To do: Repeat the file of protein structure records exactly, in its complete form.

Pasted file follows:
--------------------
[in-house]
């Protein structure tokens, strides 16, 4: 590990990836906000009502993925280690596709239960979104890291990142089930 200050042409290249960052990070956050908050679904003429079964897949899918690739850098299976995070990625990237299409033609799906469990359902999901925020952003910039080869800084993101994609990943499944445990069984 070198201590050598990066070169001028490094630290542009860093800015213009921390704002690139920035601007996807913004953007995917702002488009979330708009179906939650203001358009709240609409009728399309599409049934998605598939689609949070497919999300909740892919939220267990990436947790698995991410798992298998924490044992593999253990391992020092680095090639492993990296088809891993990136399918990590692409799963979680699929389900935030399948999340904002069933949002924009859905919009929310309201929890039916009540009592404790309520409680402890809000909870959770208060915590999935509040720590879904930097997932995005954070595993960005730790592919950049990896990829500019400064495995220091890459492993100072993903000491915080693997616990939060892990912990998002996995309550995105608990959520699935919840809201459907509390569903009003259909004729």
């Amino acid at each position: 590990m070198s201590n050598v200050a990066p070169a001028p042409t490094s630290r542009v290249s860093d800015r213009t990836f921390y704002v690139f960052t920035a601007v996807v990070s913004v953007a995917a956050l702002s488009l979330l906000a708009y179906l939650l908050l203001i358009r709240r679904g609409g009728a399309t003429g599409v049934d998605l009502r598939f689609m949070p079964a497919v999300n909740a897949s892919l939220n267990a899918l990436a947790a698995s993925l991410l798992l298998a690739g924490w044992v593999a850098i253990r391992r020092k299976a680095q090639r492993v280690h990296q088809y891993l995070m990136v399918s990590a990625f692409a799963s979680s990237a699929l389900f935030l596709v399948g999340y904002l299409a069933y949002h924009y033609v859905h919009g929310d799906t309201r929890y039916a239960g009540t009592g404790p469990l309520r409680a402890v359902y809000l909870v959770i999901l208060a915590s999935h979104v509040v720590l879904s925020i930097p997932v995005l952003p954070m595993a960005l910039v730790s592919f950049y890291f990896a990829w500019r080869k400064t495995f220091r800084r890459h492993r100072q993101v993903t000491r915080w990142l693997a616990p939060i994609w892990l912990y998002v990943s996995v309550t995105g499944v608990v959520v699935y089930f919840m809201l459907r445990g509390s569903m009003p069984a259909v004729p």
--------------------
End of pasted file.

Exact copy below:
[in-house]
């Protein structure tokens, strides 16, 4: 590990990836906000009502993925280690596709239960979104890291990142089930 200050042409290249960052990070956050908050679904003429079964897949899918690739850098299976995070990625990237299409033609799906469990359902999901925020952003910039080869800084993101994609990943499944445990069984 070198201590050598990066070169001028490094630290542009860093800015213009921390704002690139920035601007996807913004953007995917702002488009979330708009179906939650203001358009709240609409009728399309599409049934998605598939689609949070497919999300909740892919939220267990990436947790698995991410798992298998924490044992593999253990391992020092680095090639492993990296088809891993990136399918990590692409799963979680699929389900935030399948999340904002069933949002924009859905919009929310309201929890039916009540009592404790309520409680402890809000909870959770208060915590999935509040720590879904930097997932995005954070595993960005730790592919950049990896990829500019400064495995220091890459492993100072993903000491915080693997616990939060892990912990998002996995309550995105608990959520699935919840809201459907509390569903009003259909004729």
């Amino acid at each position: 590990m070198s201590n050598v200050a990066p070169a001028p042409t490094s630290r542009v290249s860093d800015r213009t990836f921390y704002v690139f960052t920035a601007v996807v990070s913004v953007a995917a956050l702002s488009l979330l906000a708009y179906l939650l908050l203001i358009r709240r679904g609409g009728a399309t003429g599409v049934d998605l009502r598939f689609m949070p079964a497919v999300n909740a897949s892919l939220n267990a899918l990436a947790a698995s993925l991410l798992l298998a690739g924490w044992v593999a850098i253990r391992r020092k299976a680095q090639r492993v280690h990296q088809y891993l995070m990136v399918s990590a990625f692409a799963s979680s990237a699929l389900f935030l596709v399948g999340y904002l299409a069933y949002h924009y033609v859905h919009g929310d799906t309201r929890y039916a239960g009540t009592g404790p469990l309520r409680a402890v359902y809000l909870v959770i999901l208060a915590s999935h979104v509040v720590l879904s925020i930097p997932v995005l952003p954070m595993a960005l910039v730790s592919f950049y890291f990896a990829w500019r080869k400064t495995f220091r800084r890459h492993r100072q993101v993903t000491r915080w990142l693997a616990p939060i994609w892990l912990y998002v990943s996995v309550t995105g499944v608990v959520v699935y089930f919840m809201l459907r445990g509390s569903m009003p069984a259909v004729p």